Margaret stands among the most resilientMonday, 8 March 2021
International Women’s Day and its theme #ChooseToChallenge will highlight many courageous, resilient women. Margaret Cormack, 74, deserves to stand among them.
Diagnosed with type 1 diabetes in 1979, Margaret “chooses to challenge” how she lives with her condition. Every day she takes control of her own destiny, despite blood glucose levels that don’t always play fairly. She has lived her adult life on remote properties in regional Australia.
Gentle eye and warm smile
With short, gently curling light grey hair, Margaret makes the effort to be stylish. She turns a gentle eye on the world and meets all with a warm smile and a kind word.
She lives on Crystalbrook, a 2,500-hectare cattle property with her husband Dudley.
The worst of times
Margaret says the worst time in her 42 years with diabetes was when she was first diagnosed.
“I didn’t know anything about it. The idea that I had to be on insulin for the rest of my life worried me. The needles we had back then weren’t anything like we use today.
“If I’d had any other alternative rather than type 1 diabetes, I would have taken it.”
Knowing more about diabetes
Margaret wants people who are newly diagnosed with diabetes to know that it gets easier the more you know about the condition.
“I did the OzDAFNE course in June 2019, and that was very helpful,” Margaret said. The name of the course is an acronym for Dose Adjustment for Normal Eating. Margaret says it helped round out her knowledge about her diabetes.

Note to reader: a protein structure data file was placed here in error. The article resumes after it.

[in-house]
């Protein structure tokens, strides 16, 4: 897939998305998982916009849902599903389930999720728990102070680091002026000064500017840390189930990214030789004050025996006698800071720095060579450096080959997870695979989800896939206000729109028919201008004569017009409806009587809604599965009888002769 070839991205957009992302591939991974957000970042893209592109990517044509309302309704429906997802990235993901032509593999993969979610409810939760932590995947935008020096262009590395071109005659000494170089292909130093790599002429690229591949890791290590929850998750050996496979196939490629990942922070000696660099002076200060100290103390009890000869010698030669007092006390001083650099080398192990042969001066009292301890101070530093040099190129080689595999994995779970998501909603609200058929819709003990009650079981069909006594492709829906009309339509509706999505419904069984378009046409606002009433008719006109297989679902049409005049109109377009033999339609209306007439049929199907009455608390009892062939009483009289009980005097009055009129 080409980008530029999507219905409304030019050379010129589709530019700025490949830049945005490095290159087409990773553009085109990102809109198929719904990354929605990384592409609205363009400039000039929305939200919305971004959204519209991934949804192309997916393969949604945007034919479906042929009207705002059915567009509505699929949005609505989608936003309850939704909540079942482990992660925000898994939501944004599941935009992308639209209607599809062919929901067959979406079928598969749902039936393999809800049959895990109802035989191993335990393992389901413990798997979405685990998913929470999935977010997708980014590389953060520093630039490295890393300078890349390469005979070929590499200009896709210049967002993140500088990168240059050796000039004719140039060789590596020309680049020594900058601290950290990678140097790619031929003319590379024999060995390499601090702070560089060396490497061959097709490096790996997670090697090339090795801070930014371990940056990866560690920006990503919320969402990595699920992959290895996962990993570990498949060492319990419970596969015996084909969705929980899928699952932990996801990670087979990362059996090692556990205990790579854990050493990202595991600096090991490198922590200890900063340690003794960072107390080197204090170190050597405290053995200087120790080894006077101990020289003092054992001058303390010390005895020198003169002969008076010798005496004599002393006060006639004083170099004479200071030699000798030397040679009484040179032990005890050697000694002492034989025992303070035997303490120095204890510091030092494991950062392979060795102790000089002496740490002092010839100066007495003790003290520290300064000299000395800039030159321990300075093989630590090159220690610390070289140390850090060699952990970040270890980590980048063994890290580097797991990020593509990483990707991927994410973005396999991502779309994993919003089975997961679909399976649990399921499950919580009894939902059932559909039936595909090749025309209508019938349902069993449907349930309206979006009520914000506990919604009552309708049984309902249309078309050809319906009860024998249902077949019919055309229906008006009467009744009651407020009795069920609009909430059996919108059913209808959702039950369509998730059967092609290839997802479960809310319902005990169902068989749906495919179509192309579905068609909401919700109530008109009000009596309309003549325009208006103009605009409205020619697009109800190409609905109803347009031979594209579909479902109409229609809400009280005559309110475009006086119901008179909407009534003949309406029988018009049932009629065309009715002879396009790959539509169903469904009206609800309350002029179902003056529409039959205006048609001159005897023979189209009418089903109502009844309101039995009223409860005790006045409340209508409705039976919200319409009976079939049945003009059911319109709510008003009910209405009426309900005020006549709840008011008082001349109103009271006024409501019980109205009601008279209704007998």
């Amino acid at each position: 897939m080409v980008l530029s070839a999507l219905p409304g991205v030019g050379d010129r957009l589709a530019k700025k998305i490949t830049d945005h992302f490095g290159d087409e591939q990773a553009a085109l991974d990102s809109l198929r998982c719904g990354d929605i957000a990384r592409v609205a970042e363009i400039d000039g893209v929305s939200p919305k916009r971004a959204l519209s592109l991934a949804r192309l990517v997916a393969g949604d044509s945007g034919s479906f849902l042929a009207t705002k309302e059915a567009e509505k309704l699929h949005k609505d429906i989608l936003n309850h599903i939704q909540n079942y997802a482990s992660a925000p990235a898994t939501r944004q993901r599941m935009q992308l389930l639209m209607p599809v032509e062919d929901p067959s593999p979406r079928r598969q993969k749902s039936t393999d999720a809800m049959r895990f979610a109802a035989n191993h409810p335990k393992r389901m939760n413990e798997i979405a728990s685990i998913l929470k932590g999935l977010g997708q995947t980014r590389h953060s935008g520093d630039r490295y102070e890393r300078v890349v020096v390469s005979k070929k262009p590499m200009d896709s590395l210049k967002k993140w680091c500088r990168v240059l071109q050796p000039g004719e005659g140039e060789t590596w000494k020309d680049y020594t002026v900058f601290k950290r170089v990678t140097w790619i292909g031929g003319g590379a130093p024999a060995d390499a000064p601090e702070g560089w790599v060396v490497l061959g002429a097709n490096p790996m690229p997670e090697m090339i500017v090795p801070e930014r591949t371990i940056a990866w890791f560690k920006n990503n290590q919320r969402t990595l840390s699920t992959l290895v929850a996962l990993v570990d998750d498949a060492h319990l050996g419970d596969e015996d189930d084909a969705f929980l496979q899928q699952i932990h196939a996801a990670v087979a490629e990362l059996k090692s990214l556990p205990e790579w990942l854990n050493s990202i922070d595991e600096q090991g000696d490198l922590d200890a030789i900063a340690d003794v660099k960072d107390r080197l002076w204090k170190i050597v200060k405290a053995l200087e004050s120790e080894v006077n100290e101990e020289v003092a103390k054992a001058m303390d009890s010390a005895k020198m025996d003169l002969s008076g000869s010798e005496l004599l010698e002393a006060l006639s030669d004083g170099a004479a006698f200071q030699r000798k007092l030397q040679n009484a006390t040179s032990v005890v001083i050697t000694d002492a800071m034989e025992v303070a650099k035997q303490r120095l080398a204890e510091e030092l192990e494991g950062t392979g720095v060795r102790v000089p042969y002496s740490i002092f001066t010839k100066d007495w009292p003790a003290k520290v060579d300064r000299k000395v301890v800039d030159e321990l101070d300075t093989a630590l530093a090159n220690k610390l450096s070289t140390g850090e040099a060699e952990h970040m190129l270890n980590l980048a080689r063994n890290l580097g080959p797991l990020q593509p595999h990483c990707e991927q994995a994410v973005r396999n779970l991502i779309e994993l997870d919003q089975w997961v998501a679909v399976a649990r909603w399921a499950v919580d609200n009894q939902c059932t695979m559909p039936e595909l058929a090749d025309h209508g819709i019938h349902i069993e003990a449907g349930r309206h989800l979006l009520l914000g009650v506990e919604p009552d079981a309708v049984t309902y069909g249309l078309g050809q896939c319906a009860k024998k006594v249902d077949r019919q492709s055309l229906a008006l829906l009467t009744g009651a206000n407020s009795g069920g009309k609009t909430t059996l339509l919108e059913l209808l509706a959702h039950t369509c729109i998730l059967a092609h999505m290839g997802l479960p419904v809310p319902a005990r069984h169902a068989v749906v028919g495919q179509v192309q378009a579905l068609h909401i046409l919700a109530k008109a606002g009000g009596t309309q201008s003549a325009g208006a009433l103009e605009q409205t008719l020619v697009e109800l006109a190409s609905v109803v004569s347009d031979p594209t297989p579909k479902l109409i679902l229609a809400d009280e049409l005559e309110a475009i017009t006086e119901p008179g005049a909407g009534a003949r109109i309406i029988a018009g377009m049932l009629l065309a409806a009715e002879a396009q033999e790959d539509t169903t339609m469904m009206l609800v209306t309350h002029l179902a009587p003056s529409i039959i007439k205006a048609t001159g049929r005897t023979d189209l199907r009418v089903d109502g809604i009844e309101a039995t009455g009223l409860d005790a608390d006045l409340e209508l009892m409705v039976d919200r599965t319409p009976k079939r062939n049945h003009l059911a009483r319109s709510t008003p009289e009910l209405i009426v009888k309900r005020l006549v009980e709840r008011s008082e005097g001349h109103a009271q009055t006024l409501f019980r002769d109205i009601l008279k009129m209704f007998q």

Hypos were an ongoing threat
Long hot days alone in the homestead while her husband and son were in the fields, about 20 hypoglycaemic (dangerously low blood glucose levels) episodes a month, and severe hypo unawareness were not enough to bow the diminutive Margaret.
“There have been many times I was in strife. We’ve had to call the ambulance a couple of times, and it takes about an hour to get here.“
Dudley and Lesley
The greatest risk to Margaret, who stands 157cm and weighs 51kg, was being alone if she experienced a hypo.
“Dudley and our son Lesley have been terrific,” she says. “No one can explain their instincts about when they should come home to check on me. They just always turned up if I was in trouble.”
CGM and Poppers
Margaret says Poppers and Continuous Glucose Monitoring (CGM) have been the biggest changes that have eased her journey with diabetes.
“We didn’t have little juice containers 40 years ago and jelly beans didn’t bring my glucose levels back up in the same way juice does. I always take a Popper out with me these days. They’re very convenient.”
CGM, and the warning it gives Margaret if her glucose levels are trending downwards, have given both her and Dudley the greatest peace of mind since she developed diabetes.
‘He has been very, very good’
Margaret credits her Credentialled Diabetes Educator, Kathy Snars, who also lives with type 1 diabetes, with helping her adjust to the new technology that has relieved a lot of the burden of her condition.
She saves her greatest praise for God.
“God has always been with me, and He has been very, very good.”